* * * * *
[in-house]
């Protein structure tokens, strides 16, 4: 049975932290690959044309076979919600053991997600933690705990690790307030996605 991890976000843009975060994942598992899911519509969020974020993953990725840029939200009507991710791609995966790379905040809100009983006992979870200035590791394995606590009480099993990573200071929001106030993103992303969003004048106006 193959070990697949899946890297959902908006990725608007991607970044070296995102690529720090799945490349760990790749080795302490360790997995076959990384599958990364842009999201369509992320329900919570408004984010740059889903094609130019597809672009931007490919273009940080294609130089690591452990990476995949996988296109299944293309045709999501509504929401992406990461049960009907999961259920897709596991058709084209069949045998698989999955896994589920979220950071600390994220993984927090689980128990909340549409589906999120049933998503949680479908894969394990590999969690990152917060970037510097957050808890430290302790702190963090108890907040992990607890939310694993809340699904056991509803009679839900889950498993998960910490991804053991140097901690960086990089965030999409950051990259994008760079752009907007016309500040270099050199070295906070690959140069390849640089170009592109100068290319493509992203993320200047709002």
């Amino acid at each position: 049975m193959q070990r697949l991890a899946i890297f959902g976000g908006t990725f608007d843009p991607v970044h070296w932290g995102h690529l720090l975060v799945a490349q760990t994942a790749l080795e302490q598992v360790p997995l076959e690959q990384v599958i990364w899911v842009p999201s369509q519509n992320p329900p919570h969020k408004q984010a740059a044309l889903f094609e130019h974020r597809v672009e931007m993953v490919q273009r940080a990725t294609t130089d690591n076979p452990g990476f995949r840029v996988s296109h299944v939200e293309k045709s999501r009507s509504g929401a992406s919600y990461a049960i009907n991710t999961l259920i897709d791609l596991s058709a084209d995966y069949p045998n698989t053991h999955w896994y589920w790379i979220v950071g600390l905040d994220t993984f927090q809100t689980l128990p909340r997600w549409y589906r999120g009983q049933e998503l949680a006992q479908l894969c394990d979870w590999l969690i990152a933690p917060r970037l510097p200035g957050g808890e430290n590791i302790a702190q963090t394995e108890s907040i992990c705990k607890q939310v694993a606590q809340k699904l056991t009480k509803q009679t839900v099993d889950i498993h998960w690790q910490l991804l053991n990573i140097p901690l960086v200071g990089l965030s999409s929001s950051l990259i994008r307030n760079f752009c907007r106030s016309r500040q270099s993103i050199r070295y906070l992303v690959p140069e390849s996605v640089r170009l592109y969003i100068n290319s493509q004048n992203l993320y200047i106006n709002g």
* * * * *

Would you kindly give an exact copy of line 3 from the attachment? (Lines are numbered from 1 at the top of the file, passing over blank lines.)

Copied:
């Amino acid at each position: 049975m193959q070990r697949l991890a899946i890297f959902g976000g908006t990725f608007d843009p991607v970044h070296w932290g995102h690529l720090l975060v799945a490349q760990t994942a790749l080795e302490q598992v360790p997995l076959e690959q990384v599958i990364w899911v842009p999201s369509q519509n992320p329900p919570h969020k408004q984010a740059a044309l889903f094609e130019h974020r597809v672009e931007m993953v490919q273009r940080a990725t294609t130089d690591n076979p452990g990476f995949r840029v996988s296109h299944v939200e293309k045709s999501r009507s509504g929401a992406s919600y990461a049960i009907n991710t999961l259920i897709d791609l596991s058709a084209d995966y069949p045998n698989t053991h999955w896994y589920w790379i979220v950071g600390l905040d994220t993984f927090q809100t689980l128990p909340r997600w549409y589906r999120g009983q049933e998503l949680a006992q479908l894969c394990d979870w590999l969690i990152a933690p917060r970037l510097p200035g957050g808890e430290n590791i302790a702190q963090t394995e108890s907040i992990c705990k607890q939310v694993a606590q809340k699904l056991t009480k509803q009679t839900v099993d889950i498993h998960w690790q910490l991804l053991n990573i140097p901690l960086v200071g990089l965030s999409s929001s950051l990259i994008r307030n760079f752009c907007r106030s016309r500040q270099s993103i050199r070295y906070l992303v690959p140069e390849s996605v640089r170009l592109y969003i100068n290319s493509q004048n992203l993320y200047i106006n709002g």